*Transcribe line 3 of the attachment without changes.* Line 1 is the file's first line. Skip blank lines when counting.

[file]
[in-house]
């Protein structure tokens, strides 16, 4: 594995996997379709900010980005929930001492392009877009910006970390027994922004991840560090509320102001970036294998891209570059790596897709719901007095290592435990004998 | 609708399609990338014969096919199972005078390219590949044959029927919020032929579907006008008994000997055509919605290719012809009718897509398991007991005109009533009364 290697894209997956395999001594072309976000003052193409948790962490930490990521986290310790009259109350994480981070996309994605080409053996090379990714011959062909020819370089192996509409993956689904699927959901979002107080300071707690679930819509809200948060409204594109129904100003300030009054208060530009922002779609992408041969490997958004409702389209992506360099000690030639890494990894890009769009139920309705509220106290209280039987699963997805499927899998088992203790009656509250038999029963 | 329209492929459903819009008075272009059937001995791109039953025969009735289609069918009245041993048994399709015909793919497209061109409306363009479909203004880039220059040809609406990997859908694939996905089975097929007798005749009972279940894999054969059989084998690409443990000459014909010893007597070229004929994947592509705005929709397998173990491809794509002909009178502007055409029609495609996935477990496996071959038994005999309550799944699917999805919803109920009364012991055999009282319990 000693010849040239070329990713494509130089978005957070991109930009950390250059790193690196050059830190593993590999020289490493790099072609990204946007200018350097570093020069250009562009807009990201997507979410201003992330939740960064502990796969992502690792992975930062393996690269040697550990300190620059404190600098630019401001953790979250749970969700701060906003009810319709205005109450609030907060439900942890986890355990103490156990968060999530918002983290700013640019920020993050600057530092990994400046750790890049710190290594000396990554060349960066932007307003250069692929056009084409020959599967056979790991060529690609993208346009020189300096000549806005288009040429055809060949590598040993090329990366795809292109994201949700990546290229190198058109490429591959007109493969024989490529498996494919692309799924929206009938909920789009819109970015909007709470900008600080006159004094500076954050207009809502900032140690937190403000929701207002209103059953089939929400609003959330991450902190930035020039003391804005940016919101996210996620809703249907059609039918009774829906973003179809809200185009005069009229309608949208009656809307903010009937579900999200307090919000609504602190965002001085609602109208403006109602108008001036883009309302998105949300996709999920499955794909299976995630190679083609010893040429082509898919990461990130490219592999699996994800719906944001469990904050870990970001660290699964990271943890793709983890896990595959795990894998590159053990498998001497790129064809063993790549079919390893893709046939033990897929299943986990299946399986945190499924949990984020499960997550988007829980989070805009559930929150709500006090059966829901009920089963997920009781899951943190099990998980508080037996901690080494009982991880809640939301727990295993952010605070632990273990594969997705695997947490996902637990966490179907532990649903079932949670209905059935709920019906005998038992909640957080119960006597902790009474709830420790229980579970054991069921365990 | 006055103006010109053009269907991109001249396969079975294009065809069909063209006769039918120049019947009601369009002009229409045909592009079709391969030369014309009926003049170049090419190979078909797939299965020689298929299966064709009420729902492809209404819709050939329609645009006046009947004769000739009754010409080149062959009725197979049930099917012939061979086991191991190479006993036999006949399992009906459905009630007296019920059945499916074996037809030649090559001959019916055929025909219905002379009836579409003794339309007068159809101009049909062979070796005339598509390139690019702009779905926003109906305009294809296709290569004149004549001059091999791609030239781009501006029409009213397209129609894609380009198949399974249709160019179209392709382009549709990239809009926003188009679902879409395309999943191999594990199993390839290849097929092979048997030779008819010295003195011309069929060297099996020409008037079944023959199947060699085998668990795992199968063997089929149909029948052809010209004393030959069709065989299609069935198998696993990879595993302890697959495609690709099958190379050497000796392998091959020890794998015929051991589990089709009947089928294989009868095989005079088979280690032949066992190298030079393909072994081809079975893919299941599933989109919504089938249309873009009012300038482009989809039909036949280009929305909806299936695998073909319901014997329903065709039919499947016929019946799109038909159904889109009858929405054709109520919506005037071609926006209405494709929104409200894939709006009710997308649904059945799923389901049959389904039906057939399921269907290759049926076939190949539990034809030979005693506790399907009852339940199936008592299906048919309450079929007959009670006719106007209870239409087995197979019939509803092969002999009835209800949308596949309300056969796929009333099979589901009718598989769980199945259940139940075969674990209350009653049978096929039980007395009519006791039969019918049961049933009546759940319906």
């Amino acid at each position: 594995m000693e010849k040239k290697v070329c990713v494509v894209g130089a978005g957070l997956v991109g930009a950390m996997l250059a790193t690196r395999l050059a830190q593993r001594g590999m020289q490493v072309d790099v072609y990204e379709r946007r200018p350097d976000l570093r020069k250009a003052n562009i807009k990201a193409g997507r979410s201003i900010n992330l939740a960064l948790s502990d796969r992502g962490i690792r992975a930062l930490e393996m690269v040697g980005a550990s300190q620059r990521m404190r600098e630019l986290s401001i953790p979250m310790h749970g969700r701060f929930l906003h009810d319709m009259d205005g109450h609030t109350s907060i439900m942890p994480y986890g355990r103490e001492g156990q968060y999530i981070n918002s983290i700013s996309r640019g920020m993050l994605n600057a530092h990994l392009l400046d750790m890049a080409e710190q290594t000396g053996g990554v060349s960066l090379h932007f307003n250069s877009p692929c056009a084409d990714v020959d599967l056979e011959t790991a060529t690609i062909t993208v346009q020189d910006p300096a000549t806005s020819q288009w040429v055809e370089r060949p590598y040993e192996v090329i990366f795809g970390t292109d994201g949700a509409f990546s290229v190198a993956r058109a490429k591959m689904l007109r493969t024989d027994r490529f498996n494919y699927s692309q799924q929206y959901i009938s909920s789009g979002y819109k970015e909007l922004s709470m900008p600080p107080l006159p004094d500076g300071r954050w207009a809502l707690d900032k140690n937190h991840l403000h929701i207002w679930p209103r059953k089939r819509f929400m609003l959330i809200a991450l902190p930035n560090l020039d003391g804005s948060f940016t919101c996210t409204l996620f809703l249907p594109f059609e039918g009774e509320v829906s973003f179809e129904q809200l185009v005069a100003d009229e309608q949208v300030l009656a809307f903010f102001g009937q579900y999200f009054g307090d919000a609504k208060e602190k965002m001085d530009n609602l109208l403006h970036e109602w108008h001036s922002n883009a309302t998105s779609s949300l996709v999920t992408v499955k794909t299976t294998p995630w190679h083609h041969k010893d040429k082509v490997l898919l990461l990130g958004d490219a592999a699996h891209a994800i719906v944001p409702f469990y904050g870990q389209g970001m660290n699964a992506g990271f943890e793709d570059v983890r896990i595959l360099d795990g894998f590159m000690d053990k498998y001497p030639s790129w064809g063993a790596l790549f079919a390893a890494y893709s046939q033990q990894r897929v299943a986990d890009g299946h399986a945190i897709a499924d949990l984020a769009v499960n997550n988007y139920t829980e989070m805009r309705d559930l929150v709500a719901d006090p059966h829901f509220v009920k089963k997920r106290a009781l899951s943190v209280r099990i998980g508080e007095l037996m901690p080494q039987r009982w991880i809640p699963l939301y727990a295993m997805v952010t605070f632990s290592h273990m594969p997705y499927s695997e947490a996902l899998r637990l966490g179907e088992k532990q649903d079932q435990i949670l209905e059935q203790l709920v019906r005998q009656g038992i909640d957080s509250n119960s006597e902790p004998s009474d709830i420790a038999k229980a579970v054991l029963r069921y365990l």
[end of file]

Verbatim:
């Amino acid at each position: 594995m000693e010849k040239k290697v070329c990713v494509v894209g130089a978005g957070l997956v991109g930009a950390m996997l250059a790193t690196r395999l050059a830190q593993r001594g590999m020289q490493v072309d790099v072609y990204e379709r946007r200018p350097d976000l570093r020069k250009a003052n562009i807009k990201a193409g997507r979410s201003i900010n992330l939740a960064l948790s502990d796969r992502g962490i690792r992975a930062l930490e393996m690269v040697g980005a550990s300190q620059r990521m404190r600098e630019l986290s401001i953790p979250m310790h749970g969700r701060f929930l906003h009810d319709m009259d205005g109450h609030t109350s907060i439900m942890p994480y986890g355990r103490e001492g156990q968060y999530i981070n918002s983290i700013s996309r640019g920020m993050l994605n600057a530092h990994l392009l400046d750790m890049a080409e710190q290594t000396g053996g990554v060349s960066l090379h932007f307003n250069s877009p692929c056009a084409d990714v020959d599967l056979e011959t790991a060529t690609i062909t993208v346009q020189d910006p300096a000549t806005s020819q288009w040429v055809e370089r060949p590598y040993e192996v090329i990366f795809g970390t292109d994201g949700a509409f990546s290229v190198a993956r058109a490429k591959m689904l007109r493969t024989d027994r490529f498996n494919y699927s692309q799924q929206y959901i009938s909920s789009g979002y819109k970015e909007l922004s709470m900008p600080p107080l006159p004094d500076g300071r954050w207009a809502l707690d900032k140690n937190h991840l403000h929701i207002w679930p209103r059953k089939r819509f929400m609003l959330i809200a991450l902190p930035n560090l020039d003391g804005s948060f940016t919101c996210t409204l996620f809703l249907p594109f059609e039918g009774e509320v829906s973003f179809e129904q809200l185009v005069a100003d009229e309608q949208v300030l009656a809307f903010f102001g009937q579900y999200f009054g307090d919000a609504k208060e602190k965002m001085d530009n609602l109208l403006h970036e109602w108008h001036s922002n883009a309302t998105s779609s949300l996709v999920t992408v499955k794909t299976t294998p995630w190679h083609h041969k010893d040429k082509v490997l898919l990461l990130g958004d490219a592999a699996h891209a994800i719906v944001p409702f469990y904050g870990q389209g970001m660290n699964a992506g990271f943890e793709d570059v983890r896990i595959l360099d795990g894998f590159m000690d053990k498998y001497p030639s790129w064809g063993a790596l790549f079919a390893a890494y893709s046939q033990q990894r897929v299943a986990d890009g299946h399986a945190i897709a499924d949990l984020a769009v499960n997550n988007y139920t829980e989070m805009r309705d559930l929150v709500a719901d006090p059966h829901f509220v009920k089963k997920r106290a009781l899951s943190v209280r099990i998980g508080e007095l037996m901690p080494q039987r009982w991880i809640p699963l939301y727990a295993m997805v952010t605070f632990s290592h273990m594969p997705y499927s695997e947490a996902l899998r637990l966490g179907e088992k532990q649903d079932q435990i949670l209905e059935q203790l709920v019906r005998q009656g038992i909640d957080s509250n119960s006597e902790p004998s009474d709830i420790a038999k229980a579970v054991l029963r069921y365990l």